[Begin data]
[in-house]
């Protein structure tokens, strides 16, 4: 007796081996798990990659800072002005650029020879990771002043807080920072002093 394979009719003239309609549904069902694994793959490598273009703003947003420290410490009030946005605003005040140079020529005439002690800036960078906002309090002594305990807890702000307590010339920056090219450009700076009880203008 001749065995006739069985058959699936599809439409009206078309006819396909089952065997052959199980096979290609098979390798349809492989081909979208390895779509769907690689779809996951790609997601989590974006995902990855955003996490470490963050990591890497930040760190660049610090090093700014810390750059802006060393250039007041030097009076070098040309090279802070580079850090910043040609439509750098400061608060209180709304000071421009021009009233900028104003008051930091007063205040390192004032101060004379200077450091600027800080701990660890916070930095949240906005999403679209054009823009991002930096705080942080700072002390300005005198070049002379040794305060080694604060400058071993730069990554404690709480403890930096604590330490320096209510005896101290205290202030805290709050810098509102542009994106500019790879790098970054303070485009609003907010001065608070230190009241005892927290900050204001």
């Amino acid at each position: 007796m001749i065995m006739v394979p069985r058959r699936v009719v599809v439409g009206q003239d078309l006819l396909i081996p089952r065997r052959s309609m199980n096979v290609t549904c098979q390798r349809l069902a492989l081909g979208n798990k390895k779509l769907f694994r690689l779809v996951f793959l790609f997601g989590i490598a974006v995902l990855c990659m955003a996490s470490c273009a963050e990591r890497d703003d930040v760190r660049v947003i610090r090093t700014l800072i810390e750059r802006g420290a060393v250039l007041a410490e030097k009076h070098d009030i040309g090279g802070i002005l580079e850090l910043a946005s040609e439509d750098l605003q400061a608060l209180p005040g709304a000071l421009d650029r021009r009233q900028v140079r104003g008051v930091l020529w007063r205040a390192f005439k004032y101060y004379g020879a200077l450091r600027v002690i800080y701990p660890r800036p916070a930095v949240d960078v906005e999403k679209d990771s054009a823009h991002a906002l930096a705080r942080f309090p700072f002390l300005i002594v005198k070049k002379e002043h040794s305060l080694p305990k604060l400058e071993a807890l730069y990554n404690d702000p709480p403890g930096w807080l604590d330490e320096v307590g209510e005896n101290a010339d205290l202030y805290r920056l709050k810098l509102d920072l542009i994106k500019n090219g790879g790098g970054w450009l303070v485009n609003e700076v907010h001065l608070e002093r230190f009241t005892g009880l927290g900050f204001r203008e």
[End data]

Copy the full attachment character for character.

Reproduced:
[in-house]
């Protein structure tokens, strides 16, 4: 007796081996798990990659800072002005650029020879990771002043807080920072002093 394979009719003239309609549904069902694994793959490598273009703003947003420290410490009030946005605003005040140079020529005439002690800036960078906002309090002594305990807890702000307590010339920056090219450009700076009880203008 001749065995006739069985058959699936599809439409009206078309006819396909089952065997052959199980096979290609098979390798349809492989081909979208390895779509769907690689779809996951790609997601989590974006995902990855955003996490470490963050990591890497930040760190660049610090090093700014810390750059802006060393250039007041030097009076070098040309090279802070580079850090910043040609439509750098400061608060209180709304000071421009021009009233900028104003008051930091007063205040390192004032101060004379200077450091600027800080701990660890916070930095949240906005999403679209054009823009991002930096705080942080700072002390300005005198070049002379040794305060080694604060400058071993730069990554404690709480403890930096604590330490320096209510005896101290205290202030805290709050810098509102542009994106500019790879790098970054303070485009609003907010001065608070230190009241005892927290900050204001």
């Amino acid at each position: 007796m001749i065995m006739v394979p069985r058959r699936v009719v599809v439409g009206q003239d078309l006819l396909i081996p089952r065997r052959s309609m199980n096979v290609t549904c098979q390798r349809l069902a492989l081909g979208n798990k390895k779509l769907f694994r690689l779809v996951f793959l790609f997601g989590i490598a974006v995902l990855c990659m955003a996490s470490c273009a963050e990591r890497d703003d930040v760190r660049v947003i610090r090093t700014l800072i810390e750059r802006g420290a060393v250039l007041a410490e030097k009076h070098d009030i040309g090279g802070i002005l580079e850090l910043a946005s040609e439509d750098l605003q400061a608060l209180p005040g709304a000071l421009d650029r021009r009233q900028v140079r104003g008051v930091l020529w007063r205040a390192f005439k004032y101060y004379g020879a200077l450091r600027v002690i800080y701990p660890r800036p916070a930095v949240d960078v906005e999403k679209d990771s054009a823009h991002a906002l930096a705080r942080f309090p700072f002390l300005i002594v005198k070049k002379e002043h040794s305060l080694p305990k604060l400058e071993a807890l730069y990554n404690d702000p709480p403890g930096w807080l604590d330490e320096v307590g209510e005896n101290a010339d205290l202030y805290r920056l709050k810098l509102d920072l542009i994106k500019n090219g790879g790098g970054w450009l303070v485009n609003e700076v907010h001065l608070e002093r230190f009241t005892g009880l927290g900050f204001r203008e």